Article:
To keep protein packing from getting monotonous, Scott suggests combining sources on a single plate. "Take two dollops of cottage cheese. Put some ground turkey on that, and have it with some beans," she says. "You've got 40 to 50 grams of protein in that meal, as well as some fiber that will help fill you up."
What Happens If I Eat More?
Eating more protein provides more benefits to your muscle mass, immune health, body composition and more. But after a certain point, the benefits flatten out, Scott says.
"Eating more than 2.5 grams per kilogram doesn't really do anything additional" for muscle mass or fat loss, Scott says. "You hear about bodybuilders consuming three grams or more per kilogram. That's not doing anything more [for them]."
Consuming such high levels of protein, she says, may wind up coming at the expense of other nutrients: Carbohydrates you'll need to fuel longer workouts, heart- and gut-healthy fiber or healthy fats that can protect against disease and improve overall nutrient absorption.
But if you're able to get the nutrients you need and feel good while eating 2.4 grams per kilogram of body weight (more than 5 grams per pound), that's OK, Scott says. It won't harm you, or your organs.
"One of the biggest misconceptions about protein intake is that eating too much can harm your kidneys," she says. "Unless you have a pre-existing kidney issue, consuming more is not going to hurt you."
Four 100g Daily Protein Ideas From the Super-Fit
When you're trying to build a daily healthy eating routine, it helps to have real, concrete examples. That's why we asked four fit folks — a vegan powerlifter, a former pro bodybuilder, a top trainer and a champion pole fitness competitor — to share their daily protein intake and a daily food log to show exactly how they reach their gram goals.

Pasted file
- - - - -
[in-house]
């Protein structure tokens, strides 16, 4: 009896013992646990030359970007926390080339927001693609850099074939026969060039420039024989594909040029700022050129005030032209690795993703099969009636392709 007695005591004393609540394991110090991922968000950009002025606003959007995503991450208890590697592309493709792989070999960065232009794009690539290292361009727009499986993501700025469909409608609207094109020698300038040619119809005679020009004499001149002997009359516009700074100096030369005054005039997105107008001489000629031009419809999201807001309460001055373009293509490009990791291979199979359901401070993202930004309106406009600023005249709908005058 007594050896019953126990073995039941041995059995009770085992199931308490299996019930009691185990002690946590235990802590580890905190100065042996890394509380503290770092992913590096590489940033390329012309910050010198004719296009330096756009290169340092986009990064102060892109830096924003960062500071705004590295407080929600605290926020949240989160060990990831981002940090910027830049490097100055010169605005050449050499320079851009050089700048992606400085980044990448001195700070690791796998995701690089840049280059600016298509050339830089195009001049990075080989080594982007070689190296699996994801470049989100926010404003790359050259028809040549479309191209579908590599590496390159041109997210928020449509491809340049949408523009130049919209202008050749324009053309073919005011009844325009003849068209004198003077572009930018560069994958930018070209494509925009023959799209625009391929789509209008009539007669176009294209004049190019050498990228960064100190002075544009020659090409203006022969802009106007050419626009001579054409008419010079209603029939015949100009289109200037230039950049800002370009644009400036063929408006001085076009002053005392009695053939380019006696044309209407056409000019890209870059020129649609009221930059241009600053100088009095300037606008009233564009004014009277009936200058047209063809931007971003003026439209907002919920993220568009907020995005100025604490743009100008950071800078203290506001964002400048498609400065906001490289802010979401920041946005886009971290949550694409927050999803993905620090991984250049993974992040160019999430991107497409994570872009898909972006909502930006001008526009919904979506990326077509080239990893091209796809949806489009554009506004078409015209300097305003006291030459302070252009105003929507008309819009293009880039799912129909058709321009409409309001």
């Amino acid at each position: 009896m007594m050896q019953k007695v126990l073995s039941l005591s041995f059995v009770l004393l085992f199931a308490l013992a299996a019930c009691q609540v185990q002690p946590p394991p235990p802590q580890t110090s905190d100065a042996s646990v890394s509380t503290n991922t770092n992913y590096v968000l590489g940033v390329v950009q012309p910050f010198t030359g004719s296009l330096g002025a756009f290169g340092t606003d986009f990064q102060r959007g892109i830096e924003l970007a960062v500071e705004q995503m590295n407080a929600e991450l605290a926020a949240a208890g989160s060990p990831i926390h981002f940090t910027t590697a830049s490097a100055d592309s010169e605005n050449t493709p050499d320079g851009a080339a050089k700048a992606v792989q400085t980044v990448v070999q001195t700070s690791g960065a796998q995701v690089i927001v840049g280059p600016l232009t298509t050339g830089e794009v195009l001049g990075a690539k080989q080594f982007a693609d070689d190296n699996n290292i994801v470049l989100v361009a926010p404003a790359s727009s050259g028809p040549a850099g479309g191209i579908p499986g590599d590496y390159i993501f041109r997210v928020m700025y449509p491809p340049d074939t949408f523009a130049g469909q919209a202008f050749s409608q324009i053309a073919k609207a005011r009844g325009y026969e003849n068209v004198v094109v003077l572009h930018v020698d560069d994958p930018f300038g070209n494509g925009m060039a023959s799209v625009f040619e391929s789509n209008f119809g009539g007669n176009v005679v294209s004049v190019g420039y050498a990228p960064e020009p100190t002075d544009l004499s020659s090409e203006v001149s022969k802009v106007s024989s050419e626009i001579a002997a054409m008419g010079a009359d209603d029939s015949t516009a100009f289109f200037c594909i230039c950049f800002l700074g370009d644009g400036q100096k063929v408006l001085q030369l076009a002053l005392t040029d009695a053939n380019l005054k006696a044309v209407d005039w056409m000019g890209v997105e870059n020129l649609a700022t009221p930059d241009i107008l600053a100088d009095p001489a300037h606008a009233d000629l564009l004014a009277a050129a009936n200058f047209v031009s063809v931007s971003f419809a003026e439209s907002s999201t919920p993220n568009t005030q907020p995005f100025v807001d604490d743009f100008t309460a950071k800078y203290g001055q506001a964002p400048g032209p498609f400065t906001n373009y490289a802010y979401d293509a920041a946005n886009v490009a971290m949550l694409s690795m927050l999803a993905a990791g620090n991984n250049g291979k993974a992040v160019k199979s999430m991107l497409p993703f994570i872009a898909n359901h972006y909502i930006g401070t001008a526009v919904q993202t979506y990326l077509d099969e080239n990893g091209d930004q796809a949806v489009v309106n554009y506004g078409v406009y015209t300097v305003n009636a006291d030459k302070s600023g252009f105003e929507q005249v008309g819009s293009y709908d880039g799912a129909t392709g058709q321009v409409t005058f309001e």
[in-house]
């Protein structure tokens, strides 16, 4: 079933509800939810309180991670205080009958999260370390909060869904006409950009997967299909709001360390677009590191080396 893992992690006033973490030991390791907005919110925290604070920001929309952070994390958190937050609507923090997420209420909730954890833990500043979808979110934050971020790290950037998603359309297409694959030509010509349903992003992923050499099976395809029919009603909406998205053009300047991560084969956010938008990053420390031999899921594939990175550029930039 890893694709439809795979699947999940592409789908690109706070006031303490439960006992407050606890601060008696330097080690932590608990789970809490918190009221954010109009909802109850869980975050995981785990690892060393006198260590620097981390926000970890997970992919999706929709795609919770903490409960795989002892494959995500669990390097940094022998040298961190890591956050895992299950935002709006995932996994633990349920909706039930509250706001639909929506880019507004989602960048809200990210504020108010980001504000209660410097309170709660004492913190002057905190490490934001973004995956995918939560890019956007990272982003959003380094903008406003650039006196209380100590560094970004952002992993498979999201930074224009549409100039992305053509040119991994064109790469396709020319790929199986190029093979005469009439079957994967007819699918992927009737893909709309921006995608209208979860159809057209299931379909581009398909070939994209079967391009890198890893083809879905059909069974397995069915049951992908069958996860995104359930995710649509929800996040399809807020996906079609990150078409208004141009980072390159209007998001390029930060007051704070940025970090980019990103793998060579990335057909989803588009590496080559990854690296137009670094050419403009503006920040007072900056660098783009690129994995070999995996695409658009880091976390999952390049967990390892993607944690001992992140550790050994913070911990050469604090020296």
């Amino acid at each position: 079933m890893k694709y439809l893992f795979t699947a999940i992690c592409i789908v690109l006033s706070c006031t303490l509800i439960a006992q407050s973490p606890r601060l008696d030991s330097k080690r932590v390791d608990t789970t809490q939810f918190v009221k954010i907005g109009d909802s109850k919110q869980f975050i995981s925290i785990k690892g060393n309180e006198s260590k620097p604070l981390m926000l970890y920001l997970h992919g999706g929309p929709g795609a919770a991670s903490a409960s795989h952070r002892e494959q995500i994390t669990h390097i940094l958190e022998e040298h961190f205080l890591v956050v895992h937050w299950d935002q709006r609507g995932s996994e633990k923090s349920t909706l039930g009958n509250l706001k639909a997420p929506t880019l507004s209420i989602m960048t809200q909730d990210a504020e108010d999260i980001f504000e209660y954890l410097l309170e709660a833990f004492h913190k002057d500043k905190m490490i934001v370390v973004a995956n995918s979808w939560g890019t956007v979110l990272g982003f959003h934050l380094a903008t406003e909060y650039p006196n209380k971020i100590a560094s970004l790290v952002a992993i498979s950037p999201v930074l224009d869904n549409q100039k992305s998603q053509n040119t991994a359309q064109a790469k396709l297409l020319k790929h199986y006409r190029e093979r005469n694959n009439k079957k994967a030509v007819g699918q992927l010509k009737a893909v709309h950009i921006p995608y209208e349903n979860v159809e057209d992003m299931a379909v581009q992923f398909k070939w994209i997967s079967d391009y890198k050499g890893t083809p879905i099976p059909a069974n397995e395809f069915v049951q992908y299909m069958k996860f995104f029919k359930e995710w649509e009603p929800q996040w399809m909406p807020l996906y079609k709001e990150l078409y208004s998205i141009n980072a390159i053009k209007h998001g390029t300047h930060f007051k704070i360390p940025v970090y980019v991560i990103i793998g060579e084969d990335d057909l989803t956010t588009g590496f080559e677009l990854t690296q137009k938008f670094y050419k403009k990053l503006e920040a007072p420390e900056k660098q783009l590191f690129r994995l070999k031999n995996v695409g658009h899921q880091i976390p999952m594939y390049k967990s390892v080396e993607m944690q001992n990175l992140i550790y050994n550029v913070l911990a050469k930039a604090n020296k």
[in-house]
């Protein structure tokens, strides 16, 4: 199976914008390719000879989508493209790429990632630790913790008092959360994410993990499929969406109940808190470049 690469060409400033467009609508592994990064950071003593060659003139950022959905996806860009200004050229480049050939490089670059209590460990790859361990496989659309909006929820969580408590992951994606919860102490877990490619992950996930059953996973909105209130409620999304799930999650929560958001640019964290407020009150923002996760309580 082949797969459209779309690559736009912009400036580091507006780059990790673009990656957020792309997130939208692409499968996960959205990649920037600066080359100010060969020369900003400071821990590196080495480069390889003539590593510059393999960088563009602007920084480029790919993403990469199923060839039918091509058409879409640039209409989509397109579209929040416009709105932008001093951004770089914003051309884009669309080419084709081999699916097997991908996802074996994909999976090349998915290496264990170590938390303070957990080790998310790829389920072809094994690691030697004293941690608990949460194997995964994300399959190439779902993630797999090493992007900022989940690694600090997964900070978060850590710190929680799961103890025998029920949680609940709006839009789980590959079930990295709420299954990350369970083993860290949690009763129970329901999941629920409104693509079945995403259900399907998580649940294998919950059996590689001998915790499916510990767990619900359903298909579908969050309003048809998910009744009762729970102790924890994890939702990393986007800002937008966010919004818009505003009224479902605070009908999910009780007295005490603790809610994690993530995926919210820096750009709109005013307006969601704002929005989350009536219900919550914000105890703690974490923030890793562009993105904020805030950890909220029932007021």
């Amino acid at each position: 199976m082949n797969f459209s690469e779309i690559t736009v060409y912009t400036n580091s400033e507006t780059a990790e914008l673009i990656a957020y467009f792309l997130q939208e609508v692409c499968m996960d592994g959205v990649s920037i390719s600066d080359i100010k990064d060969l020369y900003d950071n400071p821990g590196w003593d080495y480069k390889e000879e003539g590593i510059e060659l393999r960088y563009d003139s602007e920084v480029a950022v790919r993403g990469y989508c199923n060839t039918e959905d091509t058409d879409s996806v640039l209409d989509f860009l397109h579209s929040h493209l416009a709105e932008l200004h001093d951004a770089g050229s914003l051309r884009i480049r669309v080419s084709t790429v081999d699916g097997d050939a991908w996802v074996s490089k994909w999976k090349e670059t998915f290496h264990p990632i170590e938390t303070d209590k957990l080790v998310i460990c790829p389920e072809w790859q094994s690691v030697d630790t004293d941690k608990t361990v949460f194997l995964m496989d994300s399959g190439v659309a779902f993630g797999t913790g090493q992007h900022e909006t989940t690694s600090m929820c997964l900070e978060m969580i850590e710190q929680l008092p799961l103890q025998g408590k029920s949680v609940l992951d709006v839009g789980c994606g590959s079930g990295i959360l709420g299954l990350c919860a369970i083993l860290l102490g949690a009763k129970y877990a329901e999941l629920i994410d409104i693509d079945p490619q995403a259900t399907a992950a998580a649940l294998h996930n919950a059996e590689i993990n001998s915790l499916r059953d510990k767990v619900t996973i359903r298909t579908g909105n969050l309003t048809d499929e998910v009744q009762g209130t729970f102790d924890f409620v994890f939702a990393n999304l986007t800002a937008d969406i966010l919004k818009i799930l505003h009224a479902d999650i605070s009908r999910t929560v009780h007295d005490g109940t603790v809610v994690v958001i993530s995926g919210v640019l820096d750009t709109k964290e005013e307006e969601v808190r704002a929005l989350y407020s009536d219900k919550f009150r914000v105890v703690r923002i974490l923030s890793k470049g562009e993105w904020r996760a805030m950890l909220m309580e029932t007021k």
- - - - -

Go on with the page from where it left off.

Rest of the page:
1. How a Vegan Powerlifter Eats 220 Grams Without Meat
Think you can't eat a lot of protein — or build a lot of strength — without animal products? Think again: Ryan Stills was the International Powerlifting Federation's Masters World Champ Best Lifter in 2021, and he's a vegan. Stills is the team captain for powerlifting for the Vegan Strong PlantBuilt Team, and he can lift some serious weight: He squats 700 pounds, can bench press 457 pounds and deadlifts 793 pounds.
Stills competes at 264.5 pounds, and aims for 1 gram of protein per pound of lean body weight — about 220 grams per day.
"When I ate meat, it seemed that number needed to be higher: I was closer to 1.25 to 1.5 grams of protein to every pound of lean mass," he says. But he feels he can eat a little less, he says, with plant sources, leaving more room for carbs to fuel his training. "If I am eating less than 1 gram, though, I don't feel as overall satiated."
Here's a typical day of Stills' eating that gets him more than 200 grams of protein:
220g of Vegan Protein in One Day
Pea protein shake and banana with peanut butter
Pre-packaged pea protein shake, plus falafel with hummus
Peanut butter and jelly sandwich
Double Impossible or tempeh burger
Protein cereal with almond and cashew milk
2. What a Two-Time Australian Pole Sport Champion Eats for 91 Daily Grams
Fiona Caffin competes in competitive pole dancing, an acrobatic discipline that requires serious strength: Competitors hold themselves upside down, spin around in the air and perform more acrobatic feats on the pole. Caffin is the founder of Poledance Directory, a site where others can connect with studios and competition in the sport, and a two-time Australian champion.
To support her acrobatics after age 50, Caffin eats 1.6 grams of protein per kilogram of body weight (0.7 grams per pound).